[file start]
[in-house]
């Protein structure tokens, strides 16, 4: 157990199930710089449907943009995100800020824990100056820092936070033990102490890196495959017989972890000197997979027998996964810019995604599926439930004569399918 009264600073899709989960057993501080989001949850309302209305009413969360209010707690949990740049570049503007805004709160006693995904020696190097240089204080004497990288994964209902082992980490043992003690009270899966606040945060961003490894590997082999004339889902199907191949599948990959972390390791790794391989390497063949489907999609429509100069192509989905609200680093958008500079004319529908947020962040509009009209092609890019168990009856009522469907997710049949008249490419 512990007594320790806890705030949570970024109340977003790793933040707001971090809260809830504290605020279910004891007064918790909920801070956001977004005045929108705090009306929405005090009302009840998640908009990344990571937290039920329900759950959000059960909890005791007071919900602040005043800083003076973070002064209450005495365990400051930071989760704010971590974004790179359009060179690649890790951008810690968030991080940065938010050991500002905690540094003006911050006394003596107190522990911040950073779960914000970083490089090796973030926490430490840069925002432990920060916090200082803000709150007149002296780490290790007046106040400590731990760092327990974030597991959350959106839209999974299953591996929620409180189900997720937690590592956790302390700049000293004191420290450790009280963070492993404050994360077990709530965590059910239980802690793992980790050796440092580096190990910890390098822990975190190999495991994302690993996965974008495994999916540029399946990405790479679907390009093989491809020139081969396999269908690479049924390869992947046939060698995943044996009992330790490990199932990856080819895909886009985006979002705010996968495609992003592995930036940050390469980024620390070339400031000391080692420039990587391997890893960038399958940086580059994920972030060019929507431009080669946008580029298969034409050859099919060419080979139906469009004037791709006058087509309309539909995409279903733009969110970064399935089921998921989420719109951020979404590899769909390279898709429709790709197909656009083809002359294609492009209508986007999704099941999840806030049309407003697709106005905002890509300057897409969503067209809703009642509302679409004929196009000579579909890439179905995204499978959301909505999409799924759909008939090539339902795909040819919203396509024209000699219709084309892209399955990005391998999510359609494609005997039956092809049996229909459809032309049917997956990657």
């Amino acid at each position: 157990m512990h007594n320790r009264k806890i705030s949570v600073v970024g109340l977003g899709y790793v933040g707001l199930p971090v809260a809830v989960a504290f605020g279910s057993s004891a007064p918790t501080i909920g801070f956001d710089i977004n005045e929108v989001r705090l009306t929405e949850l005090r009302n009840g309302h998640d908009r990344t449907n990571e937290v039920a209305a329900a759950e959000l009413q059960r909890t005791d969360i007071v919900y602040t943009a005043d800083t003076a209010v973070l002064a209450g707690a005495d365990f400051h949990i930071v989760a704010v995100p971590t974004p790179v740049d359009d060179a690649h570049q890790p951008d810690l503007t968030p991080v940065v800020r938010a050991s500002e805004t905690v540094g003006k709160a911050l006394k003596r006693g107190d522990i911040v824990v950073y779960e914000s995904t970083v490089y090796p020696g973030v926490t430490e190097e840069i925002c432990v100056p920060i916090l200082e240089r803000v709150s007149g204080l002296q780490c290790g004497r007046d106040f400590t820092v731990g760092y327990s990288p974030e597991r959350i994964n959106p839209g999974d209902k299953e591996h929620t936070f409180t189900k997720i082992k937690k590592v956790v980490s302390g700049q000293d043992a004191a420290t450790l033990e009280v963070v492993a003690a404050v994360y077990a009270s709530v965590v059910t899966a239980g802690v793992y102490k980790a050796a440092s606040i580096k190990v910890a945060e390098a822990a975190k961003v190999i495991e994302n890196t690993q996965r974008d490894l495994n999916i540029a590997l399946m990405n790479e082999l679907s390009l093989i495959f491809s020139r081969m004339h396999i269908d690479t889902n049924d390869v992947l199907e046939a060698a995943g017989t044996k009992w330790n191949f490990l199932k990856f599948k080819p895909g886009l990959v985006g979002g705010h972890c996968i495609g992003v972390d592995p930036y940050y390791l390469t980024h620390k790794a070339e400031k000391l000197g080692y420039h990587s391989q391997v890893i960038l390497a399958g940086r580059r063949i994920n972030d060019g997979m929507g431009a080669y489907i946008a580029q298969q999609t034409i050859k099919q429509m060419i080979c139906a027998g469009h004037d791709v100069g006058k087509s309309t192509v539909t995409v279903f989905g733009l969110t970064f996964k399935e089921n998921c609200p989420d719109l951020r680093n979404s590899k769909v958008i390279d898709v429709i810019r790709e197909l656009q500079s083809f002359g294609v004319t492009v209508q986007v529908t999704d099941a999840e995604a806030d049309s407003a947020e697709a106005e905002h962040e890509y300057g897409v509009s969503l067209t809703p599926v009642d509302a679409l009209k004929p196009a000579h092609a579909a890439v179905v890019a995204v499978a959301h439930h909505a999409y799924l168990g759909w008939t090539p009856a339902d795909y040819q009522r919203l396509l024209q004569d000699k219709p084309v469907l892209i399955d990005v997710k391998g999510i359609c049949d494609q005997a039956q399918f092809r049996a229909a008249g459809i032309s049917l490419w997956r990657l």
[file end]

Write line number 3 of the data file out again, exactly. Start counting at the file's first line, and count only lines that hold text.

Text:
């Amino acid at each position: 157990m512990h007594n320790r009264k806890i705030s949570v600073v970024g109340l977003g899709y790793v933040g707001l199930p971090v809260a809830v989960a504290f605020g279910s057993s004891a007064p918790t501080i909920g801070f956001d710089i977004n005045e929108v989001r705090l009306t929405e949850l005090r009302n009840g309302h998640d908009r990344t449907n990571e937290v039920a209305a329900a759950e959000l009413q059960r909890t005791d969360i007071v919900y602040t943009a005043d800083t003076a209010v973070l002064a209450g707690a005495d365990f400051h949990i930071v989760a704010v995100p971590t974004p790179v740049d359009d060179a690649h570049q890790p951008d810690l503007t968030p991080v940065v800020r938010a050991s500002e805004t905690v540094g003006k709160a911050l006394k003596r006693g107190d522990i911040v824990v950073y779960e914000s995904t970083v490089y090796p020696g973030v926490t430490e190097e840069i925002c432990v100056p920060i916090l200082e240089r803000v709150s007149g204080l002296q780490c290790g004497r007046d106040f400590t820092v731990g760092y327990s990288p974030e597991r959350i994964n959106p839209g999974d209902k299953e591996h929620t936070f409180t189900k997720i082992k937690k590592v956790v980490s302390g700049q000293d043992a004191a420290t450790l033990e009280v963070v492993a003690a404050v994360y077990a009270s709530v965590v059910t899966a239980g802690v793992y102490k980790a050796a440092s606040i580096k190990v910890a945060e390098a822990a975190k961003v190999i495991e994302n890196t690993q996965r974008d490894l495994n999916i540029a590997l399946m990405n790479e082999l679907s390009l093989i495959f491809s020139r081969m004339h396999i269908d690479t889902n049924d390869v992947l199907e046939a060698a995943g017989t044996k009992w330790n191949f490990l199932k990856f599948k080819p895909g886009l990959v985006g979002g705010h972890c996968i495609g992003v972390d592995p930036y940050y390791l390469t980024h620390k790794a070339e400031k000391l000197g080692y420039h990587s391989q391997v890893i960038l390497a399958g940086r580059r063949i994920n972030d060019g997979m929507g431009a080669y489907i946008a580029q298969q999609t034409i050859k099919q429509m060419i080979c139906a027998g469009h004037d791709v100069g006058k087509s309309t192509v539909t995409v279903f989905g733009l969110t970064f996964k399935e089921n998921c609200p989420d719109l951020r680093n979404s590899k769909v958008i390279d898709v429709i810019r790709e197909l656009q500079s083809f002359g294609v004319t492009v209508q986007v529908t999704d099941a999840e995604a806030d049309s407003a947020e697709a106005e905002h962040e890509y300057g897409v509009s969503l067209t809703p599926v009642d509302a679409l009209k004929p196009a000579h092609a579909a890439v179905v890019a995204v499978a959301h439930h909505a999409y799924l168990g759909w008939t090539p009856a339902d795909y040819q009522r919203l396509l024209q004569d000699k219709p084309v469907l892209i399955d990005v997710k391998g999510i359609c049949d494609q005997a039956q399918f092809r049996a229909a008249g459809i032309s049917l490419w997956r990657l």